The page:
When companies considering an Upstate South Carolina location come to town, representatives from Greenville Technical College (GTC) and Greenville County Schools have come to the table to make the pitch along with economic development leaders. Explaining the scope of educational offerings was somewhat complicated because the college’s programs weren’t aligned with the pathways that students follow in the K-12 system, and there wasn’t a clear correlation between the college’s divisions and the county’s key target industry segments.
All of that changed in June when GTC restructured academics, creating six new schools. Instead of divisions for Public Service/Arts & Sciences, Business & Technology, and Health & Wellness, we now have the School of Aviation, Construction & Transportation Technologies; the School of Business & Computer Technology; the School of Advanced Manufacturing & Engineering Technology; the School of Health Sciences; the School of Education & Professional Studies; and the School of Arts & Sciences. In addition, our division devoted to helping students achieve their academic goals was renamed the School of Academic Advancement & Support, and our continuing education arm has remained the Economic Development and Corporate Training division.
Our hope is that students who follow a pathway from elementary school through our programs of study will transition easily into college, following a route with a familiar name. Sixteen career clusters in the K-12 system are organized into six pathways, giving students from eighth grade onward a connection with a real, in-demand career field.
For example, if a high school student is interested in manufacturing within the K-12 system’s Industrial, Manufacturing and Engineering Systems pathway, it will be easy to find the mechatronics, mechanical engineering technology, CNC, machine tool technology, and bachelor’s degree in advanced manufacturing technology programs we offer through the School of Advanced Manufacturing & Engineering Technology.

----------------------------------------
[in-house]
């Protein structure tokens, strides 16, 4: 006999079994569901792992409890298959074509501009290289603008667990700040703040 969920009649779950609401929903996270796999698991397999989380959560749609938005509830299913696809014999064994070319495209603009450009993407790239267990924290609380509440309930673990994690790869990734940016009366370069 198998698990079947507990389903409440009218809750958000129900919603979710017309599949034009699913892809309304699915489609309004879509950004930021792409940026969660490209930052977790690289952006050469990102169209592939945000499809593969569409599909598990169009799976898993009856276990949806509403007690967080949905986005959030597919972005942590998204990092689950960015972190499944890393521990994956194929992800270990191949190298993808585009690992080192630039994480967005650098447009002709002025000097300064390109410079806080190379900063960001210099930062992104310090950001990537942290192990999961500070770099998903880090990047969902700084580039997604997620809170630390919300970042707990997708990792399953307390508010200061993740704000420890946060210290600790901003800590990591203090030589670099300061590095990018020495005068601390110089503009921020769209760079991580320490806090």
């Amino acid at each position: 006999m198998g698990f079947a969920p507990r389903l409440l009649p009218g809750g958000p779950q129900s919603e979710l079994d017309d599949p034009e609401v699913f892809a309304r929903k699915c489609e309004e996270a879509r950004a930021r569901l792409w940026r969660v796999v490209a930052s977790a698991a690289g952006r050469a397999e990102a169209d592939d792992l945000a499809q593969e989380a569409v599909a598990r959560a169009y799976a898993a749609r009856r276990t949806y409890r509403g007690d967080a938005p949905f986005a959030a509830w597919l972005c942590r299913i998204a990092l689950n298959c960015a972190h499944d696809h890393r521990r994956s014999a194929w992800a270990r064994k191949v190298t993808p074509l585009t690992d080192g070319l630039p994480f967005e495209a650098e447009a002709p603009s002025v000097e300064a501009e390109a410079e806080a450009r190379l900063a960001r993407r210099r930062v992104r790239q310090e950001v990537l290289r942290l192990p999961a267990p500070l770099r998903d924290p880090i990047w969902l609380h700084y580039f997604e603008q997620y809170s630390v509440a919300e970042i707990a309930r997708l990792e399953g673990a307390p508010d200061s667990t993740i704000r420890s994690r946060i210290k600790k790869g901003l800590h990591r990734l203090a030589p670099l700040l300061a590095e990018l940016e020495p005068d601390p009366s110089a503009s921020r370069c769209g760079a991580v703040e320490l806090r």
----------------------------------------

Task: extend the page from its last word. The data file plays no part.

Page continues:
To better connect education to the job market, Greenville County Schools and the Greenville Chamber have created LaunchGVL, an initiative that matches high school students with paid internships or apprenticeships that align with their career pathways. This learning takes them beyond the classroom into the real world, solidifying their interests, laying the groundwork for college studies, and building their resumes.
The reorganization will better capture what we offer for these K-12 students and for the general public, too. Non-traditional students will easily understand schools and colleges rather than divisions. Schools should also appeal to prospective donors, and this naming opportunity for each school at a seven-figure gift level will fund new endowments for faculty development, equipment and student scholarships. When the schools produce graduates, the tie between them and the college will be strengthened as alumni identify with the school from which they graduated.
At the other end of the spectrum, our six new schools correlate with the target industries of the county via our economic development partner, the Greenville Area Development Corporation (GADC). This effort to link our schools with GADC strengthens the community’s competitive advantage in recruitment by illustrating that our K-12 and higher education systems are aligned, and we have a well-coordinated workforce development plan that will create a pipeline of talent for years to come.
Greenville, S.C., enjoys a very strong economy, and partnerships are a key part of the area’s ability to attract and retain employers. Aligning what we offer with our partners means that we come to the table to meet with employers showing clear evidence that we can deliver on their workforce needs while giving the students in our community a connection with careers that begins in elementary school, continues through college, and results in skills that the strongest employers in the area are seeking.